The difference is that Korean-Americans have all the same rights and privileges as non-Korean-Americans. You are not legally treated like a second-class citizen, and there isn’t a large block of Americans who want to make your second-class status part of the Constitution. There are also no religions that consider your love life an abomination. And I haven’t heard of any Korean-American kids who are bullied until they commit suicide. And if you encounter any anti-Korean bigotry, you can rely on your friends, family, church and government for support. And I don’t think your parents will disown you when they discover that you’re Korean. And if you happen to die as a result of contracting a virus . . . I don’t think anyone would picket your funeral.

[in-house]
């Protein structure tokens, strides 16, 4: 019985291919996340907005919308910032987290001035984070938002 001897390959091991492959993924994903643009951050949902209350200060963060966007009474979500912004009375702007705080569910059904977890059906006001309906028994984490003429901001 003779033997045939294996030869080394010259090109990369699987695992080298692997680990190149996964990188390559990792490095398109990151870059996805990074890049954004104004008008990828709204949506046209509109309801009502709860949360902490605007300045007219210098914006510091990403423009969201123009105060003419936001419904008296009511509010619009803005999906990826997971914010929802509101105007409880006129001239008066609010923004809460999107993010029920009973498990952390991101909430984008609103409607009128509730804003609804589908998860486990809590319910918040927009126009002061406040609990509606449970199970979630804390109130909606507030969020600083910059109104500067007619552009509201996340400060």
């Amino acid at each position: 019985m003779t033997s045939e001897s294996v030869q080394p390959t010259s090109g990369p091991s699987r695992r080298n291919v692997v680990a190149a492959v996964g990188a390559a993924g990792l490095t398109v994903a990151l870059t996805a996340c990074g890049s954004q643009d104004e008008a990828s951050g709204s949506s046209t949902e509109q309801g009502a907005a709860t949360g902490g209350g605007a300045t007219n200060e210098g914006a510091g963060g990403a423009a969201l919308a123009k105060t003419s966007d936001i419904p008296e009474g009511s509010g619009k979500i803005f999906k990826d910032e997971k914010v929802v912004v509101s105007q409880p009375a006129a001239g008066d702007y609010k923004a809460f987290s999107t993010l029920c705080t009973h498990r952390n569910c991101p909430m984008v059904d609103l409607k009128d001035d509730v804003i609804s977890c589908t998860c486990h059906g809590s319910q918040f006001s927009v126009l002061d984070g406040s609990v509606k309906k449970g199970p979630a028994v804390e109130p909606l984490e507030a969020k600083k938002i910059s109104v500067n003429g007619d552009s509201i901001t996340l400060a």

(I’m assuming we’re talking about political identity.)

In the US? Because often the biggest political issues that directly affect gay people’s lives are the issues related to gay rights. Also because the Republican party is so often so heavily opposed to gay rights that it can become very difficult for a gay person to vote for it, even if they agreed with, for example, the GOP’s fiscal policy.

I am certain that once gay people have legal equality, and once anti-gay sentiment stops being such a big part of the GOP’s policies (notwithstanding what the official platform referred to upthread may say) then you will see more gay people starting to vote based on other issues.